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I need to have a multiple Form classes in my project. So was thinking about putting everything those forms will have in common, together in abstract class. This class will have inheriet Form class and also an interface. Sth like that:

public interface IMyForm
{
void Init();
}

public abstract class AMyForm : Form, IMyForm
{
    void IBrowser.Init()
    {
        throw new NotImplementedException();
    }     
}

public partial class MainClass : AMyForm 
{

// But here the warning is shown (That i have to add override keyword),
// but when i do, The error is shown that i cannot override from non abstract thing 
    public void Init() 
    {
    }
}

Could u tell me how to achieve that ?

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3 Answers 3

With abstract classes not showing in design view; you can get around it by adding a compiler if statement to the abstract class to make it not abstract at design time.

#if RELEASE
    public abstract class AbstractForm : Form, IInterface
#else
    public class AbstractForm : Form, IInterface
#endif
    {
        // Your abstract code here.
    }

It's a nice little hack that works quite effectively. You can use the same trick to switch between virtual and abstract methods between design time and run time.

ADDENDUM:

It should be noted that using abstract forms is unneeded. It is more efficient and creates less potential problems to inherit from a non-abstract Form.

public partial class Screen : Form, IInterface
{
    // Base Class here, complete with .designer.cs and .resx
    public Screen()
    {
        InitialiseComponent();
    }

    #region IInterface imported methods
    public partial void SomeMethod()
    {
        // Do something.
    }
    #endregion
}

And then, if you wanted to create a Logon Screen for example:

public partial class LogonScreen : Screen, IInterface
{
    // Derived Class here, complete with .designer.cs and .resx
    public Screen()
    {
        InitialiseComponent();
    }

    #region IInterface imported methods
    public partial void SomeMethod()
    {
        // Do more somethings!
    }
    #endregion
}
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While Jon Skeets answer is correct for general programming, I would advise AGAINST using abstract classes on Forms and User controls, if you plan to use the designer in visual studio! The problem is, that designer won't be able to create an instance of the abstract class and thus will not be able to display a form that inherits FROM the abstract form in the designer. Meaning that you will not be able to add new controls to form via designer!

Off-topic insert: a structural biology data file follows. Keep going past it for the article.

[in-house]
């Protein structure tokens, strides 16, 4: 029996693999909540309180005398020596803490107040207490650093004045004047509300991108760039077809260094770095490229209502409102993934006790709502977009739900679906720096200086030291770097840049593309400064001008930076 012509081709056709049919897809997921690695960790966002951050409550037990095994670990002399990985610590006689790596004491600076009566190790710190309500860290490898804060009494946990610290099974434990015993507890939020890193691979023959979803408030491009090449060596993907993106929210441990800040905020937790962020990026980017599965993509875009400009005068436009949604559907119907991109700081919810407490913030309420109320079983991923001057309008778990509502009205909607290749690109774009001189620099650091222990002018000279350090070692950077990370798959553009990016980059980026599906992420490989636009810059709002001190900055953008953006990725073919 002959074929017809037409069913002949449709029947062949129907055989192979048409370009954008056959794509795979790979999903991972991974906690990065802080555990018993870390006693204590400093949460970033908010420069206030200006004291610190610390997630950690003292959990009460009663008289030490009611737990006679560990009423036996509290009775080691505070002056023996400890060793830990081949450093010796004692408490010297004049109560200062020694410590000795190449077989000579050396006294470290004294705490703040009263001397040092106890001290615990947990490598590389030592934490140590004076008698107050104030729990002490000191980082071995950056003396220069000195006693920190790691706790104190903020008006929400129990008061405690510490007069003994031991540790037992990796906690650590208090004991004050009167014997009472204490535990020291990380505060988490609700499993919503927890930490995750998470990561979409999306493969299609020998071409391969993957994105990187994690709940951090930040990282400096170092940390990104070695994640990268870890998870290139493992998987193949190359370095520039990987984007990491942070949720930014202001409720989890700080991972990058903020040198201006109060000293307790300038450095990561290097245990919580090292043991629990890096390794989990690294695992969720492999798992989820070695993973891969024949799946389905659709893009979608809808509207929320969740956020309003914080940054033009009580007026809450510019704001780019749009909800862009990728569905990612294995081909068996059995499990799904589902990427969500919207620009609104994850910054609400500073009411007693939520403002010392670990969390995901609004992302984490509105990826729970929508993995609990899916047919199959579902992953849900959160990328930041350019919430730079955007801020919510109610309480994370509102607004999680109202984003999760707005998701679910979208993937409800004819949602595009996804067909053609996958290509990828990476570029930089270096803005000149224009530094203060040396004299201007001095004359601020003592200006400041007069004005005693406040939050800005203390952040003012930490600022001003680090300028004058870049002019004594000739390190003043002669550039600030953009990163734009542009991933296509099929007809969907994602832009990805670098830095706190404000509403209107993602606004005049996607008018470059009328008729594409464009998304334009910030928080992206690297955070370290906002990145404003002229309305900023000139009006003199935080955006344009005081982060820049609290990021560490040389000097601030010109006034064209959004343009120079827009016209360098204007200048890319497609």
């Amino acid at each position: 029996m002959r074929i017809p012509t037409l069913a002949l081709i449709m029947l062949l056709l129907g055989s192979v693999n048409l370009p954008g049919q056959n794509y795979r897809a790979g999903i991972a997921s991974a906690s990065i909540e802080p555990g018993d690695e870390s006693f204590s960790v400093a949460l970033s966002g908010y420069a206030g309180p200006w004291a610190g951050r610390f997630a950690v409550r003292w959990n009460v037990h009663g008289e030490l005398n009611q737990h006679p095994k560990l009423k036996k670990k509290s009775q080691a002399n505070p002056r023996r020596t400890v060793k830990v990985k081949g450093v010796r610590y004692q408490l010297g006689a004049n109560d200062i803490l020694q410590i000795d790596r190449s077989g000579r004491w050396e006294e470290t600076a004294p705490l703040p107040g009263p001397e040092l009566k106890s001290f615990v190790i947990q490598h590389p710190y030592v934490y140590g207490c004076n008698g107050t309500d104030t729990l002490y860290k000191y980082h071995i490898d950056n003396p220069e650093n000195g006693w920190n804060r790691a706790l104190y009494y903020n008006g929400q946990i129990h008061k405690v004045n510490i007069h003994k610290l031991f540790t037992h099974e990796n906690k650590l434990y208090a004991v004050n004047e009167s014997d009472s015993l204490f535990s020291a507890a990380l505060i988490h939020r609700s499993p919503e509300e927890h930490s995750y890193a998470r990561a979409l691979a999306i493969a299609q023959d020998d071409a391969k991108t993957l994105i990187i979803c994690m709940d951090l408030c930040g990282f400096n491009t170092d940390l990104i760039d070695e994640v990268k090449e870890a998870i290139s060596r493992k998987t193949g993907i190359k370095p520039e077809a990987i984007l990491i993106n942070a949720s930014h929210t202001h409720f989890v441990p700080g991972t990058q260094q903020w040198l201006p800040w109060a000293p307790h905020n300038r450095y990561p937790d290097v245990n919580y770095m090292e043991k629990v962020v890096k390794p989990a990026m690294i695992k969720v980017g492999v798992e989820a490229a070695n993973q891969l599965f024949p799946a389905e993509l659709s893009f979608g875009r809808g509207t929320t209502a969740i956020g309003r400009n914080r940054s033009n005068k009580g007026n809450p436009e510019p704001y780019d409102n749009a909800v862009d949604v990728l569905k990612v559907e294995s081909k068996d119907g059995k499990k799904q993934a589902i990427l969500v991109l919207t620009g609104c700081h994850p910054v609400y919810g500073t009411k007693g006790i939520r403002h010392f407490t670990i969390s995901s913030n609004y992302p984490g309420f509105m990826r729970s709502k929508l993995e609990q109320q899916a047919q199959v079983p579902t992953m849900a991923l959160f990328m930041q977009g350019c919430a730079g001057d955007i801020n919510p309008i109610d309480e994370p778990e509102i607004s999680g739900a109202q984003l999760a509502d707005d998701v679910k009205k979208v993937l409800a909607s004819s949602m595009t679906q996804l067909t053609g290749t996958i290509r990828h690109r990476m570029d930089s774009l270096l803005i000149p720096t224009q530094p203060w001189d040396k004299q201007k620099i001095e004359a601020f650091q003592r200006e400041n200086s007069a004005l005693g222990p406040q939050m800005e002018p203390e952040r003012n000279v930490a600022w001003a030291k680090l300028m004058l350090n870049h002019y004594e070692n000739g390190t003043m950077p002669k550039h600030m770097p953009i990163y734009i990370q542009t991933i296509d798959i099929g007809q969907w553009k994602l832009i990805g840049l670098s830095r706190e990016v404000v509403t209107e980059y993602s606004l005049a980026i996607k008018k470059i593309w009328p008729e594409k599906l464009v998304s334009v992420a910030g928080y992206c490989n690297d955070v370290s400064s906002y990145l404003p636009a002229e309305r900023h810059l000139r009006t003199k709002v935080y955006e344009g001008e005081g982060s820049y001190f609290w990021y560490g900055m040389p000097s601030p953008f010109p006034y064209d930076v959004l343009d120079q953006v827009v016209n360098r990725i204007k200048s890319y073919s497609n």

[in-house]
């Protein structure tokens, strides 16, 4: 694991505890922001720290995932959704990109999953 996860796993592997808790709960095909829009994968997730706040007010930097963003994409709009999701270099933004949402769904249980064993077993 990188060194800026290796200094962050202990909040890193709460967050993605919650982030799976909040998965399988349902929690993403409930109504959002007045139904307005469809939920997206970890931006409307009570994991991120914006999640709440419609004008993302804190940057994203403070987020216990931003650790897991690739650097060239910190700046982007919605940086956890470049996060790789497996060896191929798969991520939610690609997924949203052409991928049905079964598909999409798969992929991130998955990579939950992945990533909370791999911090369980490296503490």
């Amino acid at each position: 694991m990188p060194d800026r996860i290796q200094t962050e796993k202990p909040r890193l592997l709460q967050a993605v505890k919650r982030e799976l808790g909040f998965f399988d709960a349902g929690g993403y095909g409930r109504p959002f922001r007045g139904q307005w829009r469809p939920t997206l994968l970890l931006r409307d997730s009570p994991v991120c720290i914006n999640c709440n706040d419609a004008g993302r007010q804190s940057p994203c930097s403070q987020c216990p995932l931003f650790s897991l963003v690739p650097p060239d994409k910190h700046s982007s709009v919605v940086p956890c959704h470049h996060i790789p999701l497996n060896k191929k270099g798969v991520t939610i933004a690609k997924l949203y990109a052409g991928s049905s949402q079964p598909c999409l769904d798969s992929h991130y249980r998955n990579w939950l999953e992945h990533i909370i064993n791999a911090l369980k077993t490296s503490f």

My advice would be to try to use the Model View Presenter pattern to separate as much logic as possible in ordinary classes (using abstract classes, interfaces, etc.) and then data bind them to the form. If there are visual parts that are shared (e.g.: a group of checkboxes), make user controls for such parts and just reuse them on forms.

I hope I didn't presume too much of your knowledge of working with winforms, but I had similar questions when I started getting into GUI development.

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You just want to not use explicit interface implementation in your abstract class:

public abstract class AMyForm : Form, IMyForm
{
    public virtual void Init()
    {
        throw new NotImplementedException();
    }     
}

Or just make it abstract:

public abstract class AMyForm : Form, IMyForm
{
    public abstract void Init();
}

In both cases, you then just override it in your concrete class.

Alternatively, if you really want to use explicit interface implementation in your abstract class, you should use it again in your concrete class:

public partial class MainClass : AMyForm, IMyForm
{
    void IMyForm.Init() 
    {
        // Stuff
    }
}

The downside is that any subclass of AMyForm which doesn't do this will basically have the broken IMyForm implementation. Using the first approach is better here.

EDIT: Or, as per supercat's suggestion:

public abstract class AMyForm : Form, IMyForm
{
    void IBrowser.Init()
    {
        InitImpl();
        // And anything else you need...
    }     

    // Or abstract...
    protected virtual void InitImpl()
    {
    }
}

Then override InitImpl in your concrete class.

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Hi, thx for replay. So, what is the best way to create application (avoiding bad coding practices ofc), that has multiple, similar Forms? I would like to do Interface (list of necessary methods), abstract class (some of method's default behaviors) and ofc concrete class, which has inherit Form class... –  Marshall Jul 16 '12 at 18:06
    
@Marshall: I haven't done enough GUI development to give a really good answer for that, but either of the approaches I've shown you should work... –  Jon Skeet Jul 16 '12 at 18:07
    
If one wants to use explicit interface implementation, the proper approach is not to have derived classes re-derive the interface, but instead have a non-virtual explicit implementation which does nothing except call a protected virtual method; derived classes should then override that. –  supercat Jul 16 '12 at 19:34
    
@supercat: Yes, that's another option - will add that. –  Jon Skeet Jul 16 '12 at 22:36
    
@supercat thanks for your replay. But I'm not sure I have u understand right. Could u wirte me an short source code of your idea ? Just to make sure.. thanks –  Marshall Jul 17 '12 at 7:01

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